Getting started

This tutorial will help you to go through the basics to use Dogecoin Core after you completed the installation instructions. You now have dogecoind or dogecoin-qt executables available to run a node, and dogecoin-cli/dogecoin-tx tools to help you transact DOGE.

Note: For simplicity, this guide assumes that executables can be found under the PATH environment variable. If needed, you can specify their location by typing PATH=$PATH:/path/to/executables, or prepend the full path to the command like:

shibetoshi:~$ /path/to/dogecoin-cli [arguments ...]

Table of contents

  1. Starting a dogecoin node
  2. Introduction to the JSON-RPC API
  3. Node configuration

Starting a Dogecoin node

To start your node, you can run an headless server using dogecoind:

shibetoshi:~$ dogecoind -daemon

Or you can use the Graphical User Interface (GUI), dogecoin-qt:

shibetoshi:~$ dogecoin-qt

Detailed logging is recorded in debug.log, located in the data directory. Use -help to see all available options for each executable.

Your node is now running and starts with a synchronization process that downloads the entire blockchain from other nodes. This operation will take many hours to complete, but you are now part of the Dogecoin network!

Note: The rest of this guide assumes the use of an headless node. The RPC server is not exposed with dogecoin-qt until you activate the -server option as a startup argument, but inside the GUI application, you can use all the commands explored below (without dogecoin-cli) by going to Help -> Debug window and inside the popup window selecting the tab Console.

Introduction to the JSON-RPC API

Dogecoin Core exposes a JSON-RPC interface that allows you to request information about the network, blockchain and individual transactions, send transactions to the networks and manage your wallet.

The Dogecoin Core installation provides the dogecoin-cli tool to interact with the JSON-RPC from the command line, and the interface is exposed over HTTP on port 22555, so that other tools and libraries can interact with it.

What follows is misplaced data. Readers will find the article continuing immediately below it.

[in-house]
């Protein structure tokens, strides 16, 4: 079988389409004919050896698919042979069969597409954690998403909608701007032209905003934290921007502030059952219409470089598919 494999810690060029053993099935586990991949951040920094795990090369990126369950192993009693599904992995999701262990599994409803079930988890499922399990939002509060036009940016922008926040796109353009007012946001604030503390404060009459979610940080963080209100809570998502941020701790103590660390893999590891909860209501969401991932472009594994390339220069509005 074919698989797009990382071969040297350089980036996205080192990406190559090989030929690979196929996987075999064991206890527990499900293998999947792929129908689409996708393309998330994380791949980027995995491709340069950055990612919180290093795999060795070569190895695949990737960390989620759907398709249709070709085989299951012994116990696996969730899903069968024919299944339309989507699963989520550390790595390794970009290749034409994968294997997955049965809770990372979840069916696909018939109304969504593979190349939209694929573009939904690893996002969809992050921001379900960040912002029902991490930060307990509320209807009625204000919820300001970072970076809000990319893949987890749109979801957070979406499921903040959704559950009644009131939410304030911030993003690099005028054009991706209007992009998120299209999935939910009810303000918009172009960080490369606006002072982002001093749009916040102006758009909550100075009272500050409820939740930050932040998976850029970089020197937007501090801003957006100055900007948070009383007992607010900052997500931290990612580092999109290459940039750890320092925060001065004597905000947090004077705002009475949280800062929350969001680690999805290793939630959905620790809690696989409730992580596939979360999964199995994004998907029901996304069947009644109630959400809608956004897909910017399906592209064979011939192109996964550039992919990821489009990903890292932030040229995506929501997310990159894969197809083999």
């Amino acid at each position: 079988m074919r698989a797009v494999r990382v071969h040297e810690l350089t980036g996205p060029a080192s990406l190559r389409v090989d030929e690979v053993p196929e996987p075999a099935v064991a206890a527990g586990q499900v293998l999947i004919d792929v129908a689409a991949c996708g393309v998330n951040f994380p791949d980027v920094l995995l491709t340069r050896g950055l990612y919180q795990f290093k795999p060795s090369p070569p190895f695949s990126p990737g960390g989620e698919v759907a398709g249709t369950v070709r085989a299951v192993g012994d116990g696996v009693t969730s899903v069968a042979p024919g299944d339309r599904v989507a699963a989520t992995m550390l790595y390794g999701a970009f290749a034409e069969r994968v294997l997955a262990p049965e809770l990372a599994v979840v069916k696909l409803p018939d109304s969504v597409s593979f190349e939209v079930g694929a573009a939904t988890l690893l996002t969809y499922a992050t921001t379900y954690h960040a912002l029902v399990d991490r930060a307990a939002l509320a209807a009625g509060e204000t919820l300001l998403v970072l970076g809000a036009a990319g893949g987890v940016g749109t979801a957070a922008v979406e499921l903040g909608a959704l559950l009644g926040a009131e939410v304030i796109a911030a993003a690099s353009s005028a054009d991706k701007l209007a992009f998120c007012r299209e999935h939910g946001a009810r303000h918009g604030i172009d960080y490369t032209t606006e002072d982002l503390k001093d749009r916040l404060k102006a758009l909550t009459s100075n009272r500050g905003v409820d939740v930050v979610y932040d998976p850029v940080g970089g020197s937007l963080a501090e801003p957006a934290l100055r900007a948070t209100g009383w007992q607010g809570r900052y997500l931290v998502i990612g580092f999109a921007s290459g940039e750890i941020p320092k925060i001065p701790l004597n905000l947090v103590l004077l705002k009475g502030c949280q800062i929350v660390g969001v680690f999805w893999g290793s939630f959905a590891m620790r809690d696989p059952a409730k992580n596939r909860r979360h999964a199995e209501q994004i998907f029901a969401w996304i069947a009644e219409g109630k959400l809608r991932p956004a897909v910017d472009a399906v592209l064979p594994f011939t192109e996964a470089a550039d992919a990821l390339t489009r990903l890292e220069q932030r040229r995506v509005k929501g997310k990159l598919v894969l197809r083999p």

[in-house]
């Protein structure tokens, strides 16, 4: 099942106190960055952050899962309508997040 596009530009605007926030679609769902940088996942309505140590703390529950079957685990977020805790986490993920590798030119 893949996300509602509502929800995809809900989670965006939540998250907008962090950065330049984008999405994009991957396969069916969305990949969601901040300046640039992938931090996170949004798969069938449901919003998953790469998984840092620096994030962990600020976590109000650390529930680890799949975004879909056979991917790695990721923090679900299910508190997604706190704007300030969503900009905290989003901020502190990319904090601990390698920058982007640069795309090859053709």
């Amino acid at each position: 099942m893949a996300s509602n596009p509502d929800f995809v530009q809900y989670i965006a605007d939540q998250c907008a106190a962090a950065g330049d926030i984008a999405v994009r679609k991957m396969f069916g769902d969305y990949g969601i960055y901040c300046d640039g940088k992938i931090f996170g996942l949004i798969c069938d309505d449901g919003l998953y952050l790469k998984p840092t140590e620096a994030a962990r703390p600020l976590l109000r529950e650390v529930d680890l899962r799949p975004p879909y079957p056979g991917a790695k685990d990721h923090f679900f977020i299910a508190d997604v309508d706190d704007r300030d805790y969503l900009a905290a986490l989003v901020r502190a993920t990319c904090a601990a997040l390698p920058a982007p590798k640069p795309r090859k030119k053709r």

To have an overview of the available commands, use the help command:

#List all commands
shibetoshi:~$ dogecoin-cli help

#Get help for a specific command
shibetoshi:~$ dogecoin-cli help COMMAND

Some commands are different, but it's possible to use the bitcoin RPC API documentation.

Creating a wallet

To receive DOGE, you need an address that is securely derived from a private key through a series of automatic, cryptographic operations. The address can be shared with anyone to receive DOGE, but the private key is sensitive information that allows anyone that knows it to spend the DOGE on the associated address.

By default, the Dogecoin Core software will automatically create an address for you and securely store the private key in the wallet file.

You can list wallet addresses using getaddressesbyaccount:

shibetoshi:~$ dogecoin-cli getaddressesbyaccount ""

Using getnewaddress will generate a new wallet address:

shibetoshi:~$ dogecoin-cli getnewaddress

Private keys are stored in the wallet.dat file. You can use backupwallet to save a copy:

shibetoshi:~$ dogecoin-cli backupwallet /path/of/wallet/backup

Tip: Dogecoin addresses start with the letter D.

You now have two wallet addresses to share with other people to receive DOGE! Consider avoiding address reuse for anonymity and security reasons.

Verifying your balance

The total balance of all addresses held in your wallet can be found with the getbalance command.

shibetoshi:~$ dogecoin-cli getbalance "*" minconf

minconf stands for minimum confirmations. For example, to see current balance with transaction having at least 5 confirmations:

shibetoshi:~$ dogecoin-cli getbalance "*" 5

Sending transactions

Dogecoin implements the Unspent Transaction Output (UTXO) model to track which amounts of coin belong to an address. Owning DOGE means that you know the private key(s) to addresses that are associated with unspent outputs. To spend them, you have to compose a new transaction that spends the value from currently unspent outputs to new outputs.


It's possible to use a single command to create, sign and send a transaction :

shibetoshi:~$ dogecoin-cli sendtoaddress address amount

shibetoshi:~$ dogecoin-cli sendtoaddress nWSYUqtimF7B6qW4GBdczaG6jvqKutS1Nh 420

So much spending power !

Alternatively, four commands are needed to manually create a transaction: listunspent, createrawtransaction, signrawtransaction and sendrawtransaction.